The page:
Wednesday, March 30, 2016

A Handful of Stars by Cynthia Lord

Cover image for A handful of starsLily lives in a small town in Maine, famous for its wild blueberries.  She doesn't usually get to know the migrant workers who come each summer to pick the blueberries, but this year she meets Salma when the girl from Florida saves Lily's blind dog from running into danger.  The two girls become fast friends, and together make a bold plan to earn money for an eye surgery for Lily's dog.  When Salma hears about the annual Blueberry Queen competition, she decides to enter, hoping to win money for college. As both girls make solid plans to obtain their goals, they have to overcome prejudice and fear and come to grips with their own feelings of loss.

This is a short, sweet story of friendship. Of course, there were a bucket load of social issues, but they were not too heavy handed.  A couple of things felt a little off to me.  Lily's friend, Hannah, had been Blueberry Queen the year before, but it sounded like they were only in Junior High.  I had always associated beauty pageants with older teens, on 12 or 13-year-olds.  I also thought the story resolved a little too easily.  Those are pretty small things, and, all in all, I liked it and I can think of a couple of our regular little girl patrons that I would give it to. (184 p)

Sunday, March 27, 2016

Switch by Ingrid Law

Cover image for SwitchIn this third story of the Beaumont family, Gypsy, the second to youngest, is wrestling with her new savvy (think special magical power) of seeing into people's futures.  One day her power allows her to see her grandmother fall from a tall clock tower.  Soon after she has this premonition, her family experiences a savvy switch.  Her brother who used to be able to be invisible, suddenly is a fire starter.  Her mother, who used to be perfect in almost every household job, is now a klutz, and Gypsy's finds she is able to stop time for everyone but herself.  Still reeling from the switch, her family travels to Denver to bring their grandmother, who suffers from dementia, home.  While there, Gypsy's main goal is to keep her grandmother far away from clock towers, but she finds that it is much harder than she could have ever imagined.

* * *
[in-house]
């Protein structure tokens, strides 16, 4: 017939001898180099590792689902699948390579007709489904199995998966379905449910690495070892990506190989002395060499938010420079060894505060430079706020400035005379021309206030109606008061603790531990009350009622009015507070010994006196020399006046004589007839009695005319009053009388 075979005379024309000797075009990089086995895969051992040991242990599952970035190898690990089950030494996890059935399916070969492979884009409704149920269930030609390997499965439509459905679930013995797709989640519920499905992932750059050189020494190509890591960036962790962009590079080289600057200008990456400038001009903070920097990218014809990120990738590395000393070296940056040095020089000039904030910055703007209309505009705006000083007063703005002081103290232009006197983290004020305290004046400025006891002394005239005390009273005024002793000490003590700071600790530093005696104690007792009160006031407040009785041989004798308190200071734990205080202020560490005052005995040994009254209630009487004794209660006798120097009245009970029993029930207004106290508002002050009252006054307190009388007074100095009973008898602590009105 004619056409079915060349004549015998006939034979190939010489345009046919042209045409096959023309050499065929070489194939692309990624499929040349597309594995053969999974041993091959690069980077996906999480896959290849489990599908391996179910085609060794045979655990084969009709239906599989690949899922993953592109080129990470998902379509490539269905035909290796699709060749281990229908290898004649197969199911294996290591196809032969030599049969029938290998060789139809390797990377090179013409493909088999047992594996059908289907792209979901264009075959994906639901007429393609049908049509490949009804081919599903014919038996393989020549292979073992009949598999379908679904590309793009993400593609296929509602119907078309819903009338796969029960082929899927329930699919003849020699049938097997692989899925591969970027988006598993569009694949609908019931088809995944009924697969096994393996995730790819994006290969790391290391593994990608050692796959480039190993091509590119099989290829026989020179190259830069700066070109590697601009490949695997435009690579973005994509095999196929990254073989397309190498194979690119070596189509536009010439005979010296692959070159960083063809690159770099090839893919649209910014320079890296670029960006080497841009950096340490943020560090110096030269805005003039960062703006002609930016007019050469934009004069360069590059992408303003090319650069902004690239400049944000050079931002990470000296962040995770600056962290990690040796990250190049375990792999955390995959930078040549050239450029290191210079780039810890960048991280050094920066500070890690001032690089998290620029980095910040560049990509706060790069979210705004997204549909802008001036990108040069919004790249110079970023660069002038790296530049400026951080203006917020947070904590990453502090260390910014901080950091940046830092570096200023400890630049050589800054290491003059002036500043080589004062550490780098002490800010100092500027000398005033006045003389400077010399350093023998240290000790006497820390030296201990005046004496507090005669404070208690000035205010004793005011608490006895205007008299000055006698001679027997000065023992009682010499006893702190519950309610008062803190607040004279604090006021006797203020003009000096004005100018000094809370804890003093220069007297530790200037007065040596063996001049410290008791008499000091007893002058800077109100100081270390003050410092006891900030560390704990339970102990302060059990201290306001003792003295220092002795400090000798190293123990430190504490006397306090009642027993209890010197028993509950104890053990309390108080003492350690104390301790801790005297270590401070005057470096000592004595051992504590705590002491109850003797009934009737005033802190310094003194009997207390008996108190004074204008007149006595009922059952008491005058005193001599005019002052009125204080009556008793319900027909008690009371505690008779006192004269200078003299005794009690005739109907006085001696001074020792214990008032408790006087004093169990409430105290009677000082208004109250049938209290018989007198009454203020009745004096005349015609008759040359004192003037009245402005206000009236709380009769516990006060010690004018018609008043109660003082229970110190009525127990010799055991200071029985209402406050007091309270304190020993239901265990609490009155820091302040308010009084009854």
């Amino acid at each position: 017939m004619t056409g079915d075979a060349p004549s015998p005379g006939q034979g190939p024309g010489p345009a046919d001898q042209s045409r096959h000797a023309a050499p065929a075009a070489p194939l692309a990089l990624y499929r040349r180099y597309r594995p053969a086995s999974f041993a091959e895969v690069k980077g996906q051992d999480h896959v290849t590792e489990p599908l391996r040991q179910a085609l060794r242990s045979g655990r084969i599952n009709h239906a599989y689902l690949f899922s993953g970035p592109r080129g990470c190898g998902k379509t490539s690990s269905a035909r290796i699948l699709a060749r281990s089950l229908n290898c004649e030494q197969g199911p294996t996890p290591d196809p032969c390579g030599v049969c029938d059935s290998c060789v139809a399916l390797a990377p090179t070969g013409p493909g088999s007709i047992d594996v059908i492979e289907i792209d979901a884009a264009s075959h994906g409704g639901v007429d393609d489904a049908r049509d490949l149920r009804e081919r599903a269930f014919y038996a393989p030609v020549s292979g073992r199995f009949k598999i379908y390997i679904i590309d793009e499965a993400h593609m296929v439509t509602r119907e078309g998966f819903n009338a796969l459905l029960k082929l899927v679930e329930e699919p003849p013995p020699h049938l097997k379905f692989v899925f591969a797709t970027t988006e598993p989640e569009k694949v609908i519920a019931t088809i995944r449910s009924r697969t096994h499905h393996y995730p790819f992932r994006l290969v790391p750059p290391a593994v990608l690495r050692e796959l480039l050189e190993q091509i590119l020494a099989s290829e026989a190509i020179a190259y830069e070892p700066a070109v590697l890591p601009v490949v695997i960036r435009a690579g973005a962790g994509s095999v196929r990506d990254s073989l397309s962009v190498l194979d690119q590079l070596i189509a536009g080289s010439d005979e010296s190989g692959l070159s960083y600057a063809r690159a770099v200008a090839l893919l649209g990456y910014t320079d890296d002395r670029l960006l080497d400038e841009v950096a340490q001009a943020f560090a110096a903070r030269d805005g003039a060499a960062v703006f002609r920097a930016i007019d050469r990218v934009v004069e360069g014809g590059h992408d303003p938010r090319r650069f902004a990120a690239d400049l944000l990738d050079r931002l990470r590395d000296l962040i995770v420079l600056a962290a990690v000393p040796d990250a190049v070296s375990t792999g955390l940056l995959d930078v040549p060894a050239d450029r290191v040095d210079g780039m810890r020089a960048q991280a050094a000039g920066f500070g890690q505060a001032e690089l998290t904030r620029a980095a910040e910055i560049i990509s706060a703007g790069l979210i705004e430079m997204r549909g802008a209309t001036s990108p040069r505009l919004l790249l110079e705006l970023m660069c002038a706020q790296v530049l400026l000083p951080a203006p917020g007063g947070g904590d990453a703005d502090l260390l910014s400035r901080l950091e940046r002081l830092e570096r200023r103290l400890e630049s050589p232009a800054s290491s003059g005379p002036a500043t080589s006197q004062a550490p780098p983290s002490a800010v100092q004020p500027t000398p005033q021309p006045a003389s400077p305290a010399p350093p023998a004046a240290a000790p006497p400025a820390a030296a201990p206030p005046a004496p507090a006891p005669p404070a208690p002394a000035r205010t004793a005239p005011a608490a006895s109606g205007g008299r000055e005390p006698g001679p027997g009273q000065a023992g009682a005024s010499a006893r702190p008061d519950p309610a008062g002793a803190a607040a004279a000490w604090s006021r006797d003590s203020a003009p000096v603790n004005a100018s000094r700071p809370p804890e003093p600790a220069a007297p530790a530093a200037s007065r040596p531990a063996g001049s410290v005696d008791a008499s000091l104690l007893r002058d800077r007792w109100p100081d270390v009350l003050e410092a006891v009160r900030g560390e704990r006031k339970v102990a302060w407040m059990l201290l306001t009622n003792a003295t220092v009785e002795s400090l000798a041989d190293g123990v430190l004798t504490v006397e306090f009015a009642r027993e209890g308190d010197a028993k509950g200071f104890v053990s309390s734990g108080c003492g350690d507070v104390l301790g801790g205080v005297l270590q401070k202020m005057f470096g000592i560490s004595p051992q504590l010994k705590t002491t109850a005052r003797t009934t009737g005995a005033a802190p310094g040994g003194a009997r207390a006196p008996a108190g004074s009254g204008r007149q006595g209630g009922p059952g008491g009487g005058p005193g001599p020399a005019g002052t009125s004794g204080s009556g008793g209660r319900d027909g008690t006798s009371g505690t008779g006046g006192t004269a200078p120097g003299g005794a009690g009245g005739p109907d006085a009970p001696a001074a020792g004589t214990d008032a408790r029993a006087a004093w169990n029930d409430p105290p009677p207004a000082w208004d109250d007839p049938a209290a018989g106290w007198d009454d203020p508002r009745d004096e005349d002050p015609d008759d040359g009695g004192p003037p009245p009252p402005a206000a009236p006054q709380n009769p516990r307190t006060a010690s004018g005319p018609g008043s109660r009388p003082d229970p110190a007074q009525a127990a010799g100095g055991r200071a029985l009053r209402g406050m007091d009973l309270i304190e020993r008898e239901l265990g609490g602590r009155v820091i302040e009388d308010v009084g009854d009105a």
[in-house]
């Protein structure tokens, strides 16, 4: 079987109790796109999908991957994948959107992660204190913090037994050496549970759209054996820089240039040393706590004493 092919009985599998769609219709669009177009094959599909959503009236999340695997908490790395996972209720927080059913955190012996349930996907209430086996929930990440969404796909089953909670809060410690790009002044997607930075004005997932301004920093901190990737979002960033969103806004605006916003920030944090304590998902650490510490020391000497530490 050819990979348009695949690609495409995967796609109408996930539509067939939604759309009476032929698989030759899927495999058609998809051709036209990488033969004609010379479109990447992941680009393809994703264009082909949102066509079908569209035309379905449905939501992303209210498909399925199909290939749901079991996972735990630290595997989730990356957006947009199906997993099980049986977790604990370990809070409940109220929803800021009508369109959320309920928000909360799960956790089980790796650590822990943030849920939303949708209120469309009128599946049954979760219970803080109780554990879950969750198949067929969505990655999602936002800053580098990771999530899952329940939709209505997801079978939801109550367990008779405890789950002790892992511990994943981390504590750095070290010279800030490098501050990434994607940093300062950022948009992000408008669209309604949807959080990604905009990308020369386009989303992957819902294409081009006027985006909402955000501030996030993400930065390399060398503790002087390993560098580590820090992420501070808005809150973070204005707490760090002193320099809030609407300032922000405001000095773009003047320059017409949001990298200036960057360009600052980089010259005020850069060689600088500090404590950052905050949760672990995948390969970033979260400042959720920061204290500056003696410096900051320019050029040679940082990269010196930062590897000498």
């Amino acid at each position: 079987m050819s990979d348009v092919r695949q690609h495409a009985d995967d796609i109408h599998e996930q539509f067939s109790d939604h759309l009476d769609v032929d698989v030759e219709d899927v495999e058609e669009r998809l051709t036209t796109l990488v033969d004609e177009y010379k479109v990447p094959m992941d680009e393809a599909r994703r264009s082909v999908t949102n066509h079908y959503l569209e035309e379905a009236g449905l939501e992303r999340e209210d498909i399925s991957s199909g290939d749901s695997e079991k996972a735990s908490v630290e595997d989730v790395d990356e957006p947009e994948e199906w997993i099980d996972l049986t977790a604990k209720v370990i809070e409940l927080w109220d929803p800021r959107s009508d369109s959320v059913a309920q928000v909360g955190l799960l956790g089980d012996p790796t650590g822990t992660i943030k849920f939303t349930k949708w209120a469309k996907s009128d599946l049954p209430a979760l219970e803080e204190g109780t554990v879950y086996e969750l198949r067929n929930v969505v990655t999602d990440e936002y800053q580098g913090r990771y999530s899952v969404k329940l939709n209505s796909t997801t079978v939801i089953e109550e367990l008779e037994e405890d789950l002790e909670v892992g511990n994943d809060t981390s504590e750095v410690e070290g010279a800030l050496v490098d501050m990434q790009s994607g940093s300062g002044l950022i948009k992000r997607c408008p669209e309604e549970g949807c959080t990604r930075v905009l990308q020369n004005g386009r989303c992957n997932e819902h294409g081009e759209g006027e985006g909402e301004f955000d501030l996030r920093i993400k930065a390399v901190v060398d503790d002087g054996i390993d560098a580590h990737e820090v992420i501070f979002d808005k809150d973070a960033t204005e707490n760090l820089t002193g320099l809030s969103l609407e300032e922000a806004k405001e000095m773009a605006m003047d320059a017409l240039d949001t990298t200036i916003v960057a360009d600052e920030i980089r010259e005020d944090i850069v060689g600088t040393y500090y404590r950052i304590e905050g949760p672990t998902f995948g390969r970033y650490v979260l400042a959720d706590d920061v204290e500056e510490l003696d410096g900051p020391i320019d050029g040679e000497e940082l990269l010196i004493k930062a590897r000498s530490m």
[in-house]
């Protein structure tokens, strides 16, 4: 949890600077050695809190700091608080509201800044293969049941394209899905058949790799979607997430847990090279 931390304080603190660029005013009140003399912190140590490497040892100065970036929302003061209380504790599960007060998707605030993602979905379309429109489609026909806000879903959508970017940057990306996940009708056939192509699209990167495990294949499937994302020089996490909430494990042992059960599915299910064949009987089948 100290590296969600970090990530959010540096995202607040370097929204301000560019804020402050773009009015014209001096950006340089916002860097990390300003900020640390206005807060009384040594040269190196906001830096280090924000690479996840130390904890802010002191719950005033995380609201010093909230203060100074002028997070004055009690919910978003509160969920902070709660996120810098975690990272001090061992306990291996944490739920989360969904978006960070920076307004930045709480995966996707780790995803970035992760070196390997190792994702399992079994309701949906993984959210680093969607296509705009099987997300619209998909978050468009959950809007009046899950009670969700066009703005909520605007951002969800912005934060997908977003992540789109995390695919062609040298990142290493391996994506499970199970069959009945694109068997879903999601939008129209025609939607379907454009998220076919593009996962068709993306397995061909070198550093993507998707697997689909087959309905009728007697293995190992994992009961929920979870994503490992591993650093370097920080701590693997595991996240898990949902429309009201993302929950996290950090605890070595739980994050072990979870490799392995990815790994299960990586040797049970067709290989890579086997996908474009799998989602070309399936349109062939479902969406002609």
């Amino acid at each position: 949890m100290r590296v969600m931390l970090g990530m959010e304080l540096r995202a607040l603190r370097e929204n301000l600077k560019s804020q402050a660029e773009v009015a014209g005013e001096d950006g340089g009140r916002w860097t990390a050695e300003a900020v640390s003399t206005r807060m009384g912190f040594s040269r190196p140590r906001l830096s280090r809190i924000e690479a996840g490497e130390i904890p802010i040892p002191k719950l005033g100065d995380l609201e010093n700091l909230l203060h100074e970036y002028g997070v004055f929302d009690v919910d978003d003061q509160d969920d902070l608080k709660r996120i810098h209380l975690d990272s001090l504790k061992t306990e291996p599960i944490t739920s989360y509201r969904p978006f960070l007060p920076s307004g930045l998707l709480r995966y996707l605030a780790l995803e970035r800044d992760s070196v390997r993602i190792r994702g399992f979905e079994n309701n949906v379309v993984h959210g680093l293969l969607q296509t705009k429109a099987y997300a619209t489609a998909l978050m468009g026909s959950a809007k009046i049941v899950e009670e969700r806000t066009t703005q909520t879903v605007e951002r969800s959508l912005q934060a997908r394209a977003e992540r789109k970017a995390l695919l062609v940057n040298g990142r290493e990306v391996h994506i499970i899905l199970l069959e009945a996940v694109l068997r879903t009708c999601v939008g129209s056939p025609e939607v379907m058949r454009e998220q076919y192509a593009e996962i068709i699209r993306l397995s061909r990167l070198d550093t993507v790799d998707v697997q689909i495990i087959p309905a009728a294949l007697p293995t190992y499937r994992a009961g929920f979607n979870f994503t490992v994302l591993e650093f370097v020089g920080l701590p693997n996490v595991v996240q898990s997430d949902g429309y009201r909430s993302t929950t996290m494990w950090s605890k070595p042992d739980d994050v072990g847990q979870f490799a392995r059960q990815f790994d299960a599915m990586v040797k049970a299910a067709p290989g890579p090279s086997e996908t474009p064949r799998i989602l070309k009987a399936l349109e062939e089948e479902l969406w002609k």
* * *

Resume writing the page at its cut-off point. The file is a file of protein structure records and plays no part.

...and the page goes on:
I have enjoyed this series.  The stories have an element of magic, but really they are each about family relationships and about kids learning to use self control to direct their lives.  This story, in particular, deals nicely with the challenges of having a loved one with dementia.  Law leaves the ending open to one more book.  (356 p,)

Friday, March 25, 2016

Nomad by William Alexander

Cover image for NomadGabriel Fuentes is the 12-year-old ambassador for the planet Earth to the Universe, chosen because of his skills in diplomacy and his ability to understand other people.  In this second adventure he is in a race against time to stop the evil Outlasts from destroying even more inhabited planets in our galaxy. He teams up with the ambassador from the the nomadic people, the Kaen, and a previous ambassador from Earth, Nadia, in a daring attempt to find out more about the Outlasts. Too late he discovers that by trying to communicate with them, he has made Earth their next target.

This is my favorite recent children's science fiction series.  Alexander's world building is fresh and interesting, and his characters are fully realized and likeable.  Most of all, I like that fact that Gabe and his allies use observation, wits and careful handling of social situations instead of violence to solve problems. There is plenty of action and excitement, but very little fighting.  In the real world, problems are rarely solved by doing battle physically.  This book models, in a non-preachy way, how to try to empathize, negotiate, and find workable and mutually beneficial solutions to problems. (264 p)

Sunday, March 20, 2016

Samurai by Caroline Leavitt